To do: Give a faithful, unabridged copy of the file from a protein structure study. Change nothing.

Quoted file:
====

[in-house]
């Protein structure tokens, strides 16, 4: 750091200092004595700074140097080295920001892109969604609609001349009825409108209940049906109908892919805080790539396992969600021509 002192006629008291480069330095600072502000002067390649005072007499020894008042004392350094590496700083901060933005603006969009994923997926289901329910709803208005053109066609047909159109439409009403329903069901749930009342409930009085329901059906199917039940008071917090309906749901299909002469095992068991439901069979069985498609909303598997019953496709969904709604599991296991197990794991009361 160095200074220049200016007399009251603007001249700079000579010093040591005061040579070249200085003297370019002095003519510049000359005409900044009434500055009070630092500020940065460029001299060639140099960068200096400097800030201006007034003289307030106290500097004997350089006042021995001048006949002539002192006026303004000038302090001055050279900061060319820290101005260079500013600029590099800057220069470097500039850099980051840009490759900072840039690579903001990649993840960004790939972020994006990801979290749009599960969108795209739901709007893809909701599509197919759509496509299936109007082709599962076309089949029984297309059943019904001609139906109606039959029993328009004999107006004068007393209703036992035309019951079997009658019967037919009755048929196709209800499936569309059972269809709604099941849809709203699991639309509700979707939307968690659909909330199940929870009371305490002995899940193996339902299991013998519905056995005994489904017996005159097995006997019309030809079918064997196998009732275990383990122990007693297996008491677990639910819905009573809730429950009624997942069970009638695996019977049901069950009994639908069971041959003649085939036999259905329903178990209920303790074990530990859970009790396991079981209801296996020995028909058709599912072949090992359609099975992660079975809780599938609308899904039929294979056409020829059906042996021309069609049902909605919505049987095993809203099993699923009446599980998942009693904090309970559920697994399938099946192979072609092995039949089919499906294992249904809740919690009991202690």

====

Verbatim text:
[in-house]
């Protein structure tokens, strides 16, 4: 750091200092004595700074140097080295920001892109969604609609001349009825409108209940049906109908892919805080790539396992969600021509 002192006629008291480069330095600072502000002067390649005072007499020894008042004392350094590496700083901060933005603006969009994923997926289901329910709803208005053109066609047909159109439409009403329903069901749930009342409930009085329901059906199917039940008071917090309906749901299909002469095992068991439901069979069985498609909303598997019953496709969904709604599991296991197990794991009361 160095200074220049200016007399009251603007001249700079000579010093040591005061040579070249200085003297370019002095003519510049000359005409900044009434500055009070630092500020940065460029001299060639140099960068200096400097800030201006007034003289307030106290500097004997350089006042021995001048006949002539002192006026303004000038302090001055050279900061060319820290101005260079500013600029590099800057220069470097500039850099980051840009490759900072840039690579903001990649993840960004790939972020994006990801979290749009599960969108795209739901709007893809909701599509197919759509496509299936109007082709599962076309089949029984297309059943019904001609139906109606039959029993328009004999107006004068007393209703036992035309019951079997009658019967037919009755048929196709209800499936569309059972269809709604099941849809709203699991639309509700979707939307968690659909909330199940929870009371305490002995899940193996339902299991013998519905056995005994489904017996005159097995006997019309030809079918064997196998009732275990383990122990007693297996008491677990639910819905009573809730429950009624997942069970009638695996019977049901069950009994639908069971041959003649085939036999259905329903178990209920303790074990530990859970009790396991079981209801296996020995028909058709599912072949090992359609099975992660079975809780599938609308899904039929294979056409020829059906042996021309069609049902909605919505049987095993809203099993699923009446599980998942009693904090309970559920697994399938099946192979072609092995039949089919499906294992249904809740919690009991202690």